DESCENDANTS of Charles Dickens have insisted the great author would not have disapproved of a proposed statue of him.
As reported in The News, a statue will be built in Portsmouth as part of celebrations to mark Dickens’s 200th birthday next year.
But plans to erect a monument to the writer – who was born in Old Commercial Road – have been criticised for going against the wishes left in his will, in which Dickens wrote: ‘I conjure my friends on no account to make me the subject of any monument, memorial or testimonial.’
The head of his remaining family, great-great-grandson Mark Charles Dickens, 55, said he believed the author’s request was only intended for those organising his funeral and did not forbid a statue being built in the future.
‘The family is absolutely convinced that there is no reason why there should not be a statue of Charles Dickens in England,’ said Mr Dickens.
‘And I am sure that there would have been one by now if some purists had not interpreted a passage in his will to be a statement that he never wanted one. It is really clear that he is talking about his funeral, and didn’t mean for the ban to continue forever.’
Mr Dickens, who served as a commander in the Royal Navy and now lives near Crowborough, in East Sussex, said all his family agreed the writer was indicating his dislike of the large monuments which often towered over famous Victorian graves.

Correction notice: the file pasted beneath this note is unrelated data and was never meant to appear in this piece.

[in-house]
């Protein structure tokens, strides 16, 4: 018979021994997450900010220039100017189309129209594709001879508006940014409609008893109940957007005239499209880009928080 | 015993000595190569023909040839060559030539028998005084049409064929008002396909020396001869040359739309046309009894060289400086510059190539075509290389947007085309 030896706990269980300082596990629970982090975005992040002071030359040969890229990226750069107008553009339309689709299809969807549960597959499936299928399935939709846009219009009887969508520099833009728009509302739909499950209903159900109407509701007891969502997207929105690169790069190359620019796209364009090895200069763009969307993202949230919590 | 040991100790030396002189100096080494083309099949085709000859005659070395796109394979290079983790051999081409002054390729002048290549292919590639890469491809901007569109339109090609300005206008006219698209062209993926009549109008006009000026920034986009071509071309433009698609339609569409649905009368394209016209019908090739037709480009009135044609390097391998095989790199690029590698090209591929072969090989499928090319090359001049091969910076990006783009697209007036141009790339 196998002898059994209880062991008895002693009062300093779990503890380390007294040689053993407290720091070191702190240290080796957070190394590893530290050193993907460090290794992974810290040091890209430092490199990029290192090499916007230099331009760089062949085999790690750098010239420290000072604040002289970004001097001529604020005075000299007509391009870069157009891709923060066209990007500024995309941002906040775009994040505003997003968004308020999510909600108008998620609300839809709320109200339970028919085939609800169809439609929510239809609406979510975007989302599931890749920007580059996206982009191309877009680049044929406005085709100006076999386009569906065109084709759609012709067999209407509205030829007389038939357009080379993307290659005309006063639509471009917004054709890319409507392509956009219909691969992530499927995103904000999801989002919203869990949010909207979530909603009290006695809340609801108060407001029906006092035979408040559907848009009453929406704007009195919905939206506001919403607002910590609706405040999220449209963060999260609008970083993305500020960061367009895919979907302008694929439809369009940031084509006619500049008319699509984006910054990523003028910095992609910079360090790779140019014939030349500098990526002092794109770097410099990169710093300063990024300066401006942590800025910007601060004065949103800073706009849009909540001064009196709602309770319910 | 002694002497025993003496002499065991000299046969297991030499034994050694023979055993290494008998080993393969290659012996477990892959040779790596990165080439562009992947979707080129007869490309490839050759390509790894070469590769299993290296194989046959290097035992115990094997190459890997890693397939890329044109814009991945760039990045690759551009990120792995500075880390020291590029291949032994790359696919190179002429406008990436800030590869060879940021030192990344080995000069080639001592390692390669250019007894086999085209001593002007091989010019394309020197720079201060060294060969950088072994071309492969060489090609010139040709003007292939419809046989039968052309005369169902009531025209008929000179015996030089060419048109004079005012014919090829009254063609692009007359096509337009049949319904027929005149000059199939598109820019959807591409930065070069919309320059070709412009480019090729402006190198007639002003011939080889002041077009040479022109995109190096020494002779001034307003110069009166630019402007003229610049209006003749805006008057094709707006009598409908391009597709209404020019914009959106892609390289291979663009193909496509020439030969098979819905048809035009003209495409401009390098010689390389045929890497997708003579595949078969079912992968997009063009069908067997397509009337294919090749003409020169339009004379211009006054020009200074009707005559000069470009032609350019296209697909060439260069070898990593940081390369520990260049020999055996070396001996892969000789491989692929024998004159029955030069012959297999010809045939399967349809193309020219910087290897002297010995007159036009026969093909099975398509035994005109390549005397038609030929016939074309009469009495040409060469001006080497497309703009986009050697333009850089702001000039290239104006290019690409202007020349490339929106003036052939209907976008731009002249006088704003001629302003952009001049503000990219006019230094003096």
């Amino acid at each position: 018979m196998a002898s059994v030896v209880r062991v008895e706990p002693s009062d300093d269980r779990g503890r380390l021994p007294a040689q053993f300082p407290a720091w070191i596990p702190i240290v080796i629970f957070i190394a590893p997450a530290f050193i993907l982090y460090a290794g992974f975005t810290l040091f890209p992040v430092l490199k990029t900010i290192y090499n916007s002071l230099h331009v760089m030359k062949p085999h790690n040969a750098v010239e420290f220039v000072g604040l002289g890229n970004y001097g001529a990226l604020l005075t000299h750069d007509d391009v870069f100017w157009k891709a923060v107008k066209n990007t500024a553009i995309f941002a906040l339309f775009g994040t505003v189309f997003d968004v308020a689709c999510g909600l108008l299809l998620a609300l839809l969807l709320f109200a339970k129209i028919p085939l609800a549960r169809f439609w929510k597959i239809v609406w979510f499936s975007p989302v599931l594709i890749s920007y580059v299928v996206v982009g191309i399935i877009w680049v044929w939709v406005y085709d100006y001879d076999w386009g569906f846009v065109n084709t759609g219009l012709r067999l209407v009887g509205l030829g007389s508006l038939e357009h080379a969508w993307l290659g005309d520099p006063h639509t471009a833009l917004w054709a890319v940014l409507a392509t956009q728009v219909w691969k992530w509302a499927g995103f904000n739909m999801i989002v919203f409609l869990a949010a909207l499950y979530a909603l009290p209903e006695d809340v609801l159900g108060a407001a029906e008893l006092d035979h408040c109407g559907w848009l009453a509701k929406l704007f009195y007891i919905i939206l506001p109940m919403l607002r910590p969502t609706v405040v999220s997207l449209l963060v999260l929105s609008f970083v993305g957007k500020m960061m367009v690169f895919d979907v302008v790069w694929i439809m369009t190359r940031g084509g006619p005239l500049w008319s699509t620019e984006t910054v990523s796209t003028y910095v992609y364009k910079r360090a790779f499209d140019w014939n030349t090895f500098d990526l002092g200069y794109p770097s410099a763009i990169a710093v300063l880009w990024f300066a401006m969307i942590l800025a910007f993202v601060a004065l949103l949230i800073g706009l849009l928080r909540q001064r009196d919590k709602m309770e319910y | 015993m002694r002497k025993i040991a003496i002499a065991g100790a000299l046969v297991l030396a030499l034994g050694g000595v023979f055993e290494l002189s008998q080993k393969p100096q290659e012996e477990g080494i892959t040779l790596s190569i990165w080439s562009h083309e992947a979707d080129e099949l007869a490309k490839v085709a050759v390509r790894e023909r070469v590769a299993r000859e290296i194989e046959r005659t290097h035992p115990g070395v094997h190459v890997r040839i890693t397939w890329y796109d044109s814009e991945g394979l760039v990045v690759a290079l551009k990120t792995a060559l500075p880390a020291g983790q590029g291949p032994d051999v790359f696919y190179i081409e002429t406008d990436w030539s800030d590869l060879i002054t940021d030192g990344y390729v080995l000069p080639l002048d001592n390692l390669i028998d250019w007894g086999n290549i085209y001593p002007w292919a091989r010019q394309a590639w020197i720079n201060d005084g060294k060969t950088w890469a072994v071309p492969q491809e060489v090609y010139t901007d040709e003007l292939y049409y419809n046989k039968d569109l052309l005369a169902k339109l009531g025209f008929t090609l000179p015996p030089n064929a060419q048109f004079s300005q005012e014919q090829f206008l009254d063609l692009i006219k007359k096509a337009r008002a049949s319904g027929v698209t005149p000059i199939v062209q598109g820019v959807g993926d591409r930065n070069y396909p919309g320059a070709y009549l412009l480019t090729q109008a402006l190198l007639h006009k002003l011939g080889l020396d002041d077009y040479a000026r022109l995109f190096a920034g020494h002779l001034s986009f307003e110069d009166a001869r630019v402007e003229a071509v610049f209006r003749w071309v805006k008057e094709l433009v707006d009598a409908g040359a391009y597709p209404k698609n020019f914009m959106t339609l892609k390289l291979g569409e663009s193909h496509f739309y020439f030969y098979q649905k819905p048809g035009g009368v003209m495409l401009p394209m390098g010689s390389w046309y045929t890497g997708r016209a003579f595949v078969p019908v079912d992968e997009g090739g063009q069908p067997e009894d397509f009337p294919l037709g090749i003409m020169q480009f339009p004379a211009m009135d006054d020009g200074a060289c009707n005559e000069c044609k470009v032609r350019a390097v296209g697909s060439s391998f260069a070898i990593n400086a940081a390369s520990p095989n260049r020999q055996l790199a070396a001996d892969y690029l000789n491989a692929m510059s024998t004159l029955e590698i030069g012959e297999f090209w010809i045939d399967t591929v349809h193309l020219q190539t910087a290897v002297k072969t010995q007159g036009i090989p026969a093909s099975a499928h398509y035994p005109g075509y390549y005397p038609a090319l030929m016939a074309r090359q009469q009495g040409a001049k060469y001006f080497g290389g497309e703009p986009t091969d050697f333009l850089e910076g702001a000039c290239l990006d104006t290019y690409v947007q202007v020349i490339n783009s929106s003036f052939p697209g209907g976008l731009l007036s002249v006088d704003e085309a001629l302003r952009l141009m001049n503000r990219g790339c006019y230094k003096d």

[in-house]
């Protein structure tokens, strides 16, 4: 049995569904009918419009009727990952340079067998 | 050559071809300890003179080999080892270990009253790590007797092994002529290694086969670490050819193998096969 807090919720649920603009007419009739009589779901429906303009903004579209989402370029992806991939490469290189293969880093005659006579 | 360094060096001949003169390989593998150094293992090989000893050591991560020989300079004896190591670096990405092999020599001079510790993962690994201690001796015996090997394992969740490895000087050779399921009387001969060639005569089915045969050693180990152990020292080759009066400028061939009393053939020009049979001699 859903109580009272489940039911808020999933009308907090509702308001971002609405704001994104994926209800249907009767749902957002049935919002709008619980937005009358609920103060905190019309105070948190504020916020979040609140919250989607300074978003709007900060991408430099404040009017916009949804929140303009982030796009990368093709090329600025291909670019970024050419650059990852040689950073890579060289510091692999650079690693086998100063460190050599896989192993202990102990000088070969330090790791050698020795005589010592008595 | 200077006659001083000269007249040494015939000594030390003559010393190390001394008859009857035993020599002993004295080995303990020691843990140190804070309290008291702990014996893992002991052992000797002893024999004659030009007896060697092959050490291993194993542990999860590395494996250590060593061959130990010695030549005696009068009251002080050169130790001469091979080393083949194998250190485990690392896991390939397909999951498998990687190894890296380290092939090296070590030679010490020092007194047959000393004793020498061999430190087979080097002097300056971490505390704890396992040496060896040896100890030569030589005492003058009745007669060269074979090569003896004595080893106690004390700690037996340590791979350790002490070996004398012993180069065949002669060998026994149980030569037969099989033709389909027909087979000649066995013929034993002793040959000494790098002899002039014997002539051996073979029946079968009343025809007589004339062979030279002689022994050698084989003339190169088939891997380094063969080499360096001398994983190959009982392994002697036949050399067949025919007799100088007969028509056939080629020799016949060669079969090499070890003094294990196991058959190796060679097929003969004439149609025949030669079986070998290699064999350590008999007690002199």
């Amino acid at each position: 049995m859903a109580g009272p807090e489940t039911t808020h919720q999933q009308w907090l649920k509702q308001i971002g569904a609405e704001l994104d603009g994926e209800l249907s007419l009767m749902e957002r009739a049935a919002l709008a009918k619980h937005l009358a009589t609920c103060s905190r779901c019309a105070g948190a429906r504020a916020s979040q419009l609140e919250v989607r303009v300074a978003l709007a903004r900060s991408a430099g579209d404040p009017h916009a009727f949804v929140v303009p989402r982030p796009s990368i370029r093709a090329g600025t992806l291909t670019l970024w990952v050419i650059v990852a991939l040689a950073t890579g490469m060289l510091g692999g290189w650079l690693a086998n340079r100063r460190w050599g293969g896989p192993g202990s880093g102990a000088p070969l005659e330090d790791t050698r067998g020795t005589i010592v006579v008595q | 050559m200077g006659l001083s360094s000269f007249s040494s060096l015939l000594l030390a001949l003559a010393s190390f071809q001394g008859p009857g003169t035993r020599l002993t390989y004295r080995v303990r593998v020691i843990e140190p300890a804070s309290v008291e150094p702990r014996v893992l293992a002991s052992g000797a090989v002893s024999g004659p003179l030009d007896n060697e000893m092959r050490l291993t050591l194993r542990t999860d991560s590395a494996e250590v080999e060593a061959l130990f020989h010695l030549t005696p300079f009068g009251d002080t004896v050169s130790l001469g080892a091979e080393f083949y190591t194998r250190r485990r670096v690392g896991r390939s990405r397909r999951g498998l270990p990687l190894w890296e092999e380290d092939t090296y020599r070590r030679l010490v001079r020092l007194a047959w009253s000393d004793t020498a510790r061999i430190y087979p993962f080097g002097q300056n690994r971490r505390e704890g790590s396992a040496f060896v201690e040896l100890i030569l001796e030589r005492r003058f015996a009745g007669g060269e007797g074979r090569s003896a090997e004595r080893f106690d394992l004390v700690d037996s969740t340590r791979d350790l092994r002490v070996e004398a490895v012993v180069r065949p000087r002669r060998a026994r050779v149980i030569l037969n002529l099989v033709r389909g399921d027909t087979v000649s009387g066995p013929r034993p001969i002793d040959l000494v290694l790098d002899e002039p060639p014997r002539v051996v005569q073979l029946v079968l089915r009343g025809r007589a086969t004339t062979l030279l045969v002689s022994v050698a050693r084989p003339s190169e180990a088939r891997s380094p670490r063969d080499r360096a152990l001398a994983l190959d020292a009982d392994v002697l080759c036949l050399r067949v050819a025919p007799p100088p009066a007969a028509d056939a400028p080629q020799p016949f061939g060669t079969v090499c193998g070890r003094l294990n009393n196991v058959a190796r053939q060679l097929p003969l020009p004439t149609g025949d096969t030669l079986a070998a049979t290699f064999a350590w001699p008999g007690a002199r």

‘He didn’t want an elaborate funeral,’ he said. ‘But that no longer has relevance so many years later. In fact his intentions were not even honoured at the time; Queen Victoria organised a huge funeral, and now there are innumerable busts, museums, plaques and tributes to him all over the world. Yet despite this there exists an illogically strong view opposing the erection of a full-size statue of Charles Dickens in this country.’
He added: ‘I personally think Charles Dickens would be highly amused by the debate and particularly chuffed to think there is such interest in him 200 years after he was born.
‘And I am sure that the erection of a statue in the town of his birth would have given him the greatest pleasure of all.’
Dickens’ longest-surviving son, Henry, objected to the idea of a statue and sent back one that was made by Dickens followers in Philadelphia, in America. But he only saw the will as binding while he was alive, and released future generations from this obligation before his death in 1933.
Another great-great-grandson, 55-year-old Ian Charles Dickens, from Old Portsmouth, said not building any memorials would be ridiculous.
He said: ‘You would have to have a very low opinion of the man to think he would be so arrogant as to order future generations not to put up any statues at all.’